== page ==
A survey of nearly 1,300 members of the American Culinary Federation revealed the top two food trends for restaurants in 2015 are locally sourced meat and seafood and locally grown produce, followed closely by environmental sustainability and hyper-local sourcing.
“It’s only natural that culinary themes like local sourcing, sustainability and nutrition top our list of menu trends for 2015. Those concepts are wider lifestyle choices for many Americans in other aspects of their lives that also translate into the food space,” Hudson Riehle, senior vice president of research at the National Restaurant Association, said in a statement.
Chefs are diving deeper into local trends, beyond restaurant gardens, to offer more house-made, farm-branded and artisanal items, as well as signature items made from scratch, such as ice-cream, pickles and beer, the association notes.
The maturing trend of environmental sustainability also makes sense going forward as food costs continue to rise and restaurants try to control costs by minimizing waste and surplus. Likewise, many restaurants are composting, recycling and donating as ways to further reduce waste, the trade group notes.
Adventurous eaters want global flavors
At the same time that consumers want hyper-local food, they increasingly want more global and ethnic cuisines, according to the National Restaurant Association.
“Ethnic cuisine continues its inroads with mainstream menus” with ramen, ethnic street food-inspired appetizers and fusion cuisine gaining momentum, the association notes.
In addition, ethnic-inspired breakfast items will be big in 2015 with 67% of chefs considering the items hot. Options finding their way on to more plates will include Asian-flavored syrups, chorizo scrambled eggs and coconut milk pancakes, according to the report.
Children’s menus get an update
Children’s menus also are becoming more adventurous and healthy, according to the survey results.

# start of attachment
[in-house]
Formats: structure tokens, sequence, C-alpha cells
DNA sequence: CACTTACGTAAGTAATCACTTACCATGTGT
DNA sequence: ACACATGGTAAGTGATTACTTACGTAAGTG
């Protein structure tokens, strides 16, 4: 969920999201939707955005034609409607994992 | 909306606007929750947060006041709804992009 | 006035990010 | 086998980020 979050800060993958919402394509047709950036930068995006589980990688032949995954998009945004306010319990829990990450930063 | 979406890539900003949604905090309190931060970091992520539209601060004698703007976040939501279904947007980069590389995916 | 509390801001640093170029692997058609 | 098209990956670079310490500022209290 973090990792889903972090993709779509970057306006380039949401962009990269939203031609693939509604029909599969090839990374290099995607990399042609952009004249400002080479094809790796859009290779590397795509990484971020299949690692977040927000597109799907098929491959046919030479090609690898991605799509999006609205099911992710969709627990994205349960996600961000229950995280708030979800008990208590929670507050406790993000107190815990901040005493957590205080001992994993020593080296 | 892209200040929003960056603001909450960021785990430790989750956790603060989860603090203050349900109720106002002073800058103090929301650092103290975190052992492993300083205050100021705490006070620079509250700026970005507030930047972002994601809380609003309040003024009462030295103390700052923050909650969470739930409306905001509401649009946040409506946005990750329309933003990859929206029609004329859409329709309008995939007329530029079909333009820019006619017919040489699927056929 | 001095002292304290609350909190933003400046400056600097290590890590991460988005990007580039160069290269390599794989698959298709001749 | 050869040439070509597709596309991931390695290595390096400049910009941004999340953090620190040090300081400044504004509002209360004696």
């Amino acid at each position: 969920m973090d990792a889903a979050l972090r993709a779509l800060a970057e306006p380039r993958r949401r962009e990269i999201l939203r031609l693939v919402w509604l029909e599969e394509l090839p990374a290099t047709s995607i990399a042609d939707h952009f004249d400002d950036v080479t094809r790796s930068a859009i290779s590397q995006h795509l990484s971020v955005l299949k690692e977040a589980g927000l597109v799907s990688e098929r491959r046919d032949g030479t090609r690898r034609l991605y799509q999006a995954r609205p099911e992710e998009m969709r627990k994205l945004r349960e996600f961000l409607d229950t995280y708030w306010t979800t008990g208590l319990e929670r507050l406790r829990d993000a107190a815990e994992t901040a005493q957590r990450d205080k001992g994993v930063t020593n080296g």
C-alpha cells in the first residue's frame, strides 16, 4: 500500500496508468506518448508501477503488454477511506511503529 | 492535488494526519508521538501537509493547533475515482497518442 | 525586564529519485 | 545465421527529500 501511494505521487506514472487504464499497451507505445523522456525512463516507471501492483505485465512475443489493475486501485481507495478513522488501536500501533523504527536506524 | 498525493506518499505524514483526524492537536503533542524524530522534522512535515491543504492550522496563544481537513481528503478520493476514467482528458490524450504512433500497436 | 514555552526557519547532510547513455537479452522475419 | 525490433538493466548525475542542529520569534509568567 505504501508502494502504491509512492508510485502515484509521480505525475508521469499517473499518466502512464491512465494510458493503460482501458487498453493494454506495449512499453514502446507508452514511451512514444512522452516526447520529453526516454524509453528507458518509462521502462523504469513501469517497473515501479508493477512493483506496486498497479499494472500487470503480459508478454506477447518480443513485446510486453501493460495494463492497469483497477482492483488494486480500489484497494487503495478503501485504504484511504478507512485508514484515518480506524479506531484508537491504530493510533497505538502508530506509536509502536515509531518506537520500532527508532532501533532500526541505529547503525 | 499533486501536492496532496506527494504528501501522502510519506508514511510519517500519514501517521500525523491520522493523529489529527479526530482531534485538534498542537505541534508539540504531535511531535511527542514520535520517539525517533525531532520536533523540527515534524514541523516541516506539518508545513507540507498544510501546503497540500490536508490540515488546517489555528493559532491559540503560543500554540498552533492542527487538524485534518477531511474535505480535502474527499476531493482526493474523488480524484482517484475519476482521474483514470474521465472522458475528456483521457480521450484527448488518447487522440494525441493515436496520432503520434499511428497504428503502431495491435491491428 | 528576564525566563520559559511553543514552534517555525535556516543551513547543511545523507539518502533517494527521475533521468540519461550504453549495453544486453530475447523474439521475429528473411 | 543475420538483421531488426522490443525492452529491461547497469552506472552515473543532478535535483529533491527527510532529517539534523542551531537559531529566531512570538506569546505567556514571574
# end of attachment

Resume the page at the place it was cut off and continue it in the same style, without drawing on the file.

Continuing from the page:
“Gone are the days when kids’ menus were nothing but hot dogs and things shaped like cartoon characters and dinosaurs,” the association notes. Now meals feature whole grains, vegetables, oven-baked items and even entrée salads.
According to the survey, 75% of chefs said healthful kids’ meals were hot, 68% said whole grains in children’s meals were hot and 65% said the same about fruit and vegetable side items.
Ethnic foods in children’s menus, however, are down 6% with only 56% of chefs calling them trendy compared to 32% who say they are yesterday’s news.
Is kale’s time at the top over?
Kale – ostensibly every chef’s darling for the past few years – may finally be falling out of favor. The percentage of chefs who consider kale salads “hot” fell 10% with only 49% of those surveyed still considering it hot and 41% dismissing it as yesterday’s news.
That said, the majority of chefs surveyed – 59% – still think dark greens, including kale, are on the rise.
Bruschetta and nose-to-tail cooking also tumbled 10% this year. Fewer than a quarter of chefs think bruschetta is hot and only 36% think it has the staying power of a perennial favorite. Nose-to-tail food fared slightly better with 61% still considering it trendy and 18% considering it a year-after-year favorite.
Other popular foods that are beginning to lose steam are Greek yogurt, down 6%, hybrid desserts like the croissant-donut, down 8%, house-made sodas, down 8%, and gluten-free foods, down 7%, according to the survey.